What We’re Watching: Ukraine retakes Kharkiv, Sweden turns right
Ukraine makes big gains, Putin gets rare pushback
As the war reached its 200-day mark Sunday, the Ukrainian military made its most significant gains against Russia since the invasion began. President Volodymyr Zelensky said more than 1,000 km of territory had been liberated and promised that the ultimate goal is “de-occupation.” The loss of Izyum and dozens of other Kharkiv towns and villages that had been under Russian occupation was met by Moscow with a flurry of air strikes to knock out power and water in the region. Russia notably admitted on Sunday that it had lost much of the northern Kharkiv region. Meanwhile, Vladimir Putin came under fire from pro-war conservatives and allies like Chechnyan leader Ramzan Kadyrov, who publicly admitted that the “special military operation” was not going to plan. Also, local officials in Putin’s hometown of St. Petersburg petitioned the Duma (parliament) to oust the president for committing alleged treason (they’ve been dealt with swiftly). Finally, there has been some relief at the Zaporizhzhia nuclear power plant in southern Ukraine: after losing all power and the ability to cool its last functioning reactor, the facility was finally reconnected to a backup power line on Sunday.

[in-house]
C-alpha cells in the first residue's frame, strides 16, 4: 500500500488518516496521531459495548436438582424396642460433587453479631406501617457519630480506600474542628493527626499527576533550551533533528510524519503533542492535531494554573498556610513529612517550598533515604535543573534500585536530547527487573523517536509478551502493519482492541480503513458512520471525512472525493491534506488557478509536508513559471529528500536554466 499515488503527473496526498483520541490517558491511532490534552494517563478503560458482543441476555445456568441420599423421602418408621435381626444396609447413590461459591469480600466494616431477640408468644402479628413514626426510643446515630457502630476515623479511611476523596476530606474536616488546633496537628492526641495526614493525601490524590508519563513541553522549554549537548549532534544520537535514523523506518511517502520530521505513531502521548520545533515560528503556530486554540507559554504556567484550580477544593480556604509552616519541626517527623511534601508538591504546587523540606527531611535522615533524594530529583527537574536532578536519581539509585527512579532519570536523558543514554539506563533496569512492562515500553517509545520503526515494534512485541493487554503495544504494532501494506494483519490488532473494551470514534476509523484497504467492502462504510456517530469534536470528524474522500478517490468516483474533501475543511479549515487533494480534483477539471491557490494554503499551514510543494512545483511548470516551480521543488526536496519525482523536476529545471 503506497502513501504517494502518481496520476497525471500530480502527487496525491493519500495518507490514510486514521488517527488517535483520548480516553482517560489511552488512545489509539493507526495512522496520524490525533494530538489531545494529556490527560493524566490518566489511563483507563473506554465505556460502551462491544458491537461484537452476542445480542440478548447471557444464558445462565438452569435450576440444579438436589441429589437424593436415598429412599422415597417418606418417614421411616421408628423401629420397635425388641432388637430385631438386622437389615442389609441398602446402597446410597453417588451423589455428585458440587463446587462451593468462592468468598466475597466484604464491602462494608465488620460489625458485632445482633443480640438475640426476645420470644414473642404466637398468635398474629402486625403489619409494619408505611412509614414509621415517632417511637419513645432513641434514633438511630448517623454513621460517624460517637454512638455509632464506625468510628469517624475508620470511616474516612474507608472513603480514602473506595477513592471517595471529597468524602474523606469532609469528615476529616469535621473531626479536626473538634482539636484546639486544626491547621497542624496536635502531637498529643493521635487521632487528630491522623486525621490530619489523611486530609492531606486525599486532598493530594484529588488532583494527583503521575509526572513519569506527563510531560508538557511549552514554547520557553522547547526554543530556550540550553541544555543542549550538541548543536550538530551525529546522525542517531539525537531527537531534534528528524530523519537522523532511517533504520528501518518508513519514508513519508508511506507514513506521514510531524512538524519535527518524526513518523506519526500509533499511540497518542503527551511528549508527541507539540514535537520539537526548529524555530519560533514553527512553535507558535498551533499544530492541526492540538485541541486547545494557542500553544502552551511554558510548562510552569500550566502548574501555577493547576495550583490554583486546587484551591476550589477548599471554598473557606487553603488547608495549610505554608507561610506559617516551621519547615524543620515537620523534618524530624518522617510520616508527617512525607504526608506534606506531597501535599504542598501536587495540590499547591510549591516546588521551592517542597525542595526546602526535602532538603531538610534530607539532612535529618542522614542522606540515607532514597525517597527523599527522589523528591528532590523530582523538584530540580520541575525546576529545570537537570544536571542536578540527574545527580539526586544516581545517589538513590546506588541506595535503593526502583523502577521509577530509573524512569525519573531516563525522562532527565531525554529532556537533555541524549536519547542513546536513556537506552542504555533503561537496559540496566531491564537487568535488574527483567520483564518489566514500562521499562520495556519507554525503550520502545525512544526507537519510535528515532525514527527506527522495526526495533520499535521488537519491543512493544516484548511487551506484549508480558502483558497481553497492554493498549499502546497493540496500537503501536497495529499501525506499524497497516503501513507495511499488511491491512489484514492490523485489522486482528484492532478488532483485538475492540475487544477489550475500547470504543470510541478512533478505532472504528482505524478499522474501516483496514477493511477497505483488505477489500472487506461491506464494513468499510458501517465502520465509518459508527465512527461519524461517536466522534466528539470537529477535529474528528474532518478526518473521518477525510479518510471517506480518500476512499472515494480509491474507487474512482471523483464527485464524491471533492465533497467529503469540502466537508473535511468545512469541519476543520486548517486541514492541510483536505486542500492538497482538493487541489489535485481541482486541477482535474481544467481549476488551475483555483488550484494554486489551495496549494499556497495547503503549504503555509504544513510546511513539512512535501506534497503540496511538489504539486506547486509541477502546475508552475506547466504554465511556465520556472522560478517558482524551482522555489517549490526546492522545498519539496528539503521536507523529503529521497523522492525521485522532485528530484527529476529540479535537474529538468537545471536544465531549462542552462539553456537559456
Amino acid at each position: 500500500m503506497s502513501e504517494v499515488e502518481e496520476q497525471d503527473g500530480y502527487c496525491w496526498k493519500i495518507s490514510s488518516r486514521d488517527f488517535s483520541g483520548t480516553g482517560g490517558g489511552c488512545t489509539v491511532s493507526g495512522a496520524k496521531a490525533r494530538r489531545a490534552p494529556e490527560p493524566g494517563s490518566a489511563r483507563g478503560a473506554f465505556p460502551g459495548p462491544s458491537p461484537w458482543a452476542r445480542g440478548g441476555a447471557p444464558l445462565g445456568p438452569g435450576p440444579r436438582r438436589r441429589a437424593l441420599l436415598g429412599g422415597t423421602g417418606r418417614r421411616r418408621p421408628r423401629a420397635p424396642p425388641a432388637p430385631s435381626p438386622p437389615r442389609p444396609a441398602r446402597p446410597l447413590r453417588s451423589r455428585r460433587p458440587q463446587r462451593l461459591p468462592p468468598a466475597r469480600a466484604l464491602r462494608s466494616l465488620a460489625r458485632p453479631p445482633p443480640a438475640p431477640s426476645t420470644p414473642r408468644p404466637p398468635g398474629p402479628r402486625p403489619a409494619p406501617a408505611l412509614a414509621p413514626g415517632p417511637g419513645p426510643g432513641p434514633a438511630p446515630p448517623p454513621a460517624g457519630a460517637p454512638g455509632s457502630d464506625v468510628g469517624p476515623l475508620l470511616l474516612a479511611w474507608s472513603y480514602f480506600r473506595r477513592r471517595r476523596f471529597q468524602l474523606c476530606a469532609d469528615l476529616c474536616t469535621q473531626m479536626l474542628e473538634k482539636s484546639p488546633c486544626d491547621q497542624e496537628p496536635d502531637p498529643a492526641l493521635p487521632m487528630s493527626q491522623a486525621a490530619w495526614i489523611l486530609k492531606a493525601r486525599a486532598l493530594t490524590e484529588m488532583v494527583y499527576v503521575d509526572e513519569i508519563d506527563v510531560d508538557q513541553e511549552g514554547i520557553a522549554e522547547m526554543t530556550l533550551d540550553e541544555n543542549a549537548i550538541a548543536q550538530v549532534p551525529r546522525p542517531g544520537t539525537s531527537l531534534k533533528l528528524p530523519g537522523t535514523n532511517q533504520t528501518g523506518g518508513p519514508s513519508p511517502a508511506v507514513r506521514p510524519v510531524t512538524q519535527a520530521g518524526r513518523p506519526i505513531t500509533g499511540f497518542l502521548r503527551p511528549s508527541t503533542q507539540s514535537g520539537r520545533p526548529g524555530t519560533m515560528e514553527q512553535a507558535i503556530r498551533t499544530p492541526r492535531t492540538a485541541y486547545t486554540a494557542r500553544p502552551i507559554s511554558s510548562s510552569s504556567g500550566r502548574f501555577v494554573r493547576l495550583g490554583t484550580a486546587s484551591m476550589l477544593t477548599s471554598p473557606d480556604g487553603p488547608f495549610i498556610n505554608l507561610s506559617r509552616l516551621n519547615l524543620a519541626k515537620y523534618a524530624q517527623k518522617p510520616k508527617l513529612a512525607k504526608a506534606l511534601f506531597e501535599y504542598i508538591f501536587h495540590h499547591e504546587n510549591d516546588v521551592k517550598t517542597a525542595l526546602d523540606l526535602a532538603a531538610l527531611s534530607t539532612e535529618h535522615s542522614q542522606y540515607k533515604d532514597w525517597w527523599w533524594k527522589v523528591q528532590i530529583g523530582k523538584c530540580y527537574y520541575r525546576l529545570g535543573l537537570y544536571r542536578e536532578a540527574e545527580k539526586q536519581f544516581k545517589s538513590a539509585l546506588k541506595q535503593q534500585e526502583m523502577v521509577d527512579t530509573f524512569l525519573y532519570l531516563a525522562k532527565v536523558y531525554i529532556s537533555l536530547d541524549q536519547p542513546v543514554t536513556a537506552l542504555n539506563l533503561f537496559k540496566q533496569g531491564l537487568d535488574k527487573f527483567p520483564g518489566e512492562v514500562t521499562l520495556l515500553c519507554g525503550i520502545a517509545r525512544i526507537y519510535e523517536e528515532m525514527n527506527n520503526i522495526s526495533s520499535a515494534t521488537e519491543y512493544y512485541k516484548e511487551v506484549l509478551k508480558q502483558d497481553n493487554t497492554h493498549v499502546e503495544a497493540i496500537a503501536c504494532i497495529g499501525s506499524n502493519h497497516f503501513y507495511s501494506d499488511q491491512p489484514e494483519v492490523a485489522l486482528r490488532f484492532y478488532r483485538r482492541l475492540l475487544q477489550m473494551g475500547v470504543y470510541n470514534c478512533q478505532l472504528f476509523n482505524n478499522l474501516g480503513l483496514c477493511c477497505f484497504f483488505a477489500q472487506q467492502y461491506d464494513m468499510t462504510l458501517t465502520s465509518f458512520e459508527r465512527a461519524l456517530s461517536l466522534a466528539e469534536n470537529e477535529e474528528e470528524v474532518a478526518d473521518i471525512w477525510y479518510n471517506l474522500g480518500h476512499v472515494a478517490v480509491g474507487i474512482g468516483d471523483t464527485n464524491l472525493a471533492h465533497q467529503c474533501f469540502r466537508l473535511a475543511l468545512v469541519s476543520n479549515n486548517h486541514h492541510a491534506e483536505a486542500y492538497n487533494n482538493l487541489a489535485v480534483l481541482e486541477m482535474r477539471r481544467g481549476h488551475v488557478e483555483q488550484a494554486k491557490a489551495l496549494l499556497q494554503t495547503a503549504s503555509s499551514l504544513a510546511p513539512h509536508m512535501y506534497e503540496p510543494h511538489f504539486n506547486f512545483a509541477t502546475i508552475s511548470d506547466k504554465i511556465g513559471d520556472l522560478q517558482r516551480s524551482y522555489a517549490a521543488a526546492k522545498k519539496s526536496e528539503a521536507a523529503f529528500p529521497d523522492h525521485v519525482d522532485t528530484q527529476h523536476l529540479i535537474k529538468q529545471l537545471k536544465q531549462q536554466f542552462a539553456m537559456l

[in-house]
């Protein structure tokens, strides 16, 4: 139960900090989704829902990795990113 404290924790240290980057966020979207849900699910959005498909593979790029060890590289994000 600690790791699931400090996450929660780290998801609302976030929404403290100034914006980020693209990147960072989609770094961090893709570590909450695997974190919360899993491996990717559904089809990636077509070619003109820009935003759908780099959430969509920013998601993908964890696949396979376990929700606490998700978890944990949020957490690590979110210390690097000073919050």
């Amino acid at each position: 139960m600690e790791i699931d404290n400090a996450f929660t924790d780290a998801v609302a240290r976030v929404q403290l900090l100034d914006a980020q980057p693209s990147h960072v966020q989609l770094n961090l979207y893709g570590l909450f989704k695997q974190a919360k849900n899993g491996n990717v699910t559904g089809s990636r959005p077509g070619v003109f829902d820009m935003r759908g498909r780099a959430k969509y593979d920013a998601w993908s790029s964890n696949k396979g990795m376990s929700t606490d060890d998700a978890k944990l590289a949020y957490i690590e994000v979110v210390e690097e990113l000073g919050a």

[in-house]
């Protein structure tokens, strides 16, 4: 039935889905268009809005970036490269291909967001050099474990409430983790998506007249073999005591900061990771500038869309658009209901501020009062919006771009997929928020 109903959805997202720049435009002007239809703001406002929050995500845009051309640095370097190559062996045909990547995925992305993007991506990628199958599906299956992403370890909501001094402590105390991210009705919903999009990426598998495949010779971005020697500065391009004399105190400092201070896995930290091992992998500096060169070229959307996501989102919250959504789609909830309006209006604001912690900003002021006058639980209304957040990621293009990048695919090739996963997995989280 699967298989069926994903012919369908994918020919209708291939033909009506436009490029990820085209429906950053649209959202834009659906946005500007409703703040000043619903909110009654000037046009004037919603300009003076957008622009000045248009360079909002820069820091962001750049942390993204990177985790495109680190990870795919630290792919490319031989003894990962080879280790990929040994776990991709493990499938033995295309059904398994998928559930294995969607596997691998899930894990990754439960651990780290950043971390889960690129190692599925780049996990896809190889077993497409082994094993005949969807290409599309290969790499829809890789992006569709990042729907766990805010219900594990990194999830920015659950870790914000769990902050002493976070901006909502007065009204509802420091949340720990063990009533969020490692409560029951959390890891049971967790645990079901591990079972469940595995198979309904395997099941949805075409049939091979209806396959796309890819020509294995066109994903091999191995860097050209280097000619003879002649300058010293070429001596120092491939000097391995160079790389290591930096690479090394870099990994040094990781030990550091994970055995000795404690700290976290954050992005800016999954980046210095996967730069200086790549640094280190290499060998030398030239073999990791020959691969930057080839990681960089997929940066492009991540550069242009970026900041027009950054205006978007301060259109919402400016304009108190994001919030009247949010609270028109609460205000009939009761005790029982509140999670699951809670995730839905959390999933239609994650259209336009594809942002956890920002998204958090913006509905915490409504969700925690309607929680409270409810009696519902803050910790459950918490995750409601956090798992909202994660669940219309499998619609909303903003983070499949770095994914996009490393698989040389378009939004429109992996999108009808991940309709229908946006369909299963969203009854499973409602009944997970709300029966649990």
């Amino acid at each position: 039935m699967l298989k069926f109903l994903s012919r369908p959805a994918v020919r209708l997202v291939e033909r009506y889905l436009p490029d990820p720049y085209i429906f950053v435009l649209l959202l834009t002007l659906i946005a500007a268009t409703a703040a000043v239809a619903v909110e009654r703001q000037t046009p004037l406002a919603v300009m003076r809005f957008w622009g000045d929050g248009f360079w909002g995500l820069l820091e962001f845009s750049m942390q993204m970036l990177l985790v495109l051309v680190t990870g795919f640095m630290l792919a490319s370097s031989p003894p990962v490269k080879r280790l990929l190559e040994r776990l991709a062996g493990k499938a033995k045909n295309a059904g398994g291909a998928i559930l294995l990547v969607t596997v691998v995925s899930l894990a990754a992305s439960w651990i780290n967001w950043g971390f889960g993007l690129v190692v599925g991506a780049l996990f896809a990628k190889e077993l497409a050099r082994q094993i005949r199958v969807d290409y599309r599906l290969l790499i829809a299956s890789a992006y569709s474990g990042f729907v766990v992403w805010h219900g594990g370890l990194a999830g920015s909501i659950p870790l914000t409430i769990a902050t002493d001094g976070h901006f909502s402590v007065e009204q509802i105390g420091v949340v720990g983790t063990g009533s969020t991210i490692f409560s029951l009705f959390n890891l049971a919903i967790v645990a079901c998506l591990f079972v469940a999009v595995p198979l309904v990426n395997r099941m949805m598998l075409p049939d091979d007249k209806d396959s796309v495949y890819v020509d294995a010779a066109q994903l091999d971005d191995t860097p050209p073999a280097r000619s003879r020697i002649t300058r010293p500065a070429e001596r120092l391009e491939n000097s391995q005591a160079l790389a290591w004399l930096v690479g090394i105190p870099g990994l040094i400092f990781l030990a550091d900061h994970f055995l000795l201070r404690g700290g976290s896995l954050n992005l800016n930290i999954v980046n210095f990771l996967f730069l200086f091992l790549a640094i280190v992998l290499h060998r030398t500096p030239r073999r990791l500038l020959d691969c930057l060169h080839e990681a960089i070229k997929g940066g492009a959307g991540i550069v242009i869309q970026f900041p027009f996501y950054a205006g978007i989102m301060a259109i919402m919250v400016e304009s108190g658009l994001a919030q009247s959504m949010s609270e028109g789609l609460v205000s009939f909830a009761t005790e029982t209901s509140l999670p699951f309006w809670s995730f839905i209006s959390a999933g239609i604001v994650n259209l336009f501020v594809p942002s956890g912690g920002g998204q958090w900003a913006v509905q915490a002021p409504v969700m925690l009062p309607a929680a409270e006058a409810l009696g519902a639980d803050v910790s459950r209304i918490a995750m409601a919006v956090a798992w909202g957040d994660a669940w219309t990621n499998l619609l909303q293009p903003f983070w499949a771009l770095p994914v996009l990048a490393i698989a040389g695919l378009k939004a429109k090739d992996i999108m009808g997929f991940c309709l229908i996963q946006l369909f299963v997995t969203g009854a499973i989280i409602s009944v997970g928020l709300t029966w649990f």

Conservatives win Swedish election amid far-right surge
The ruling center-left Social Democrats won Sweden's parliamentary election on Sunday with over 30% of the vote, but they will likely be booted out of power — a very big deal for a party that’s dominated Swedish politics since the 1930s. With almost all ballots counted, the conservative bloc is projected to secure a razor-thin majority of 176 out of 349 seats in parliament. (The final result is out Wednesday.) The far-right, anti-immigration Sweden Democrats came in second with their best-ever result with more than 20% of the vote, thanks in no small part to a campaign focused on recent gang violence linked to migrants. Still, forming a new government will be anything but easy. Moderate Party leader Ulf Kristersson, a centrist who claims he can unite the right, wants to replace the popular PM Magdalena Andersson with the Sweden Democrats’ votes but without the party in his cabinet. Whatever happens, the far-right will wield significant influence over policy — and its first demand will surely be to change the law to bar almost all asylum-seekers.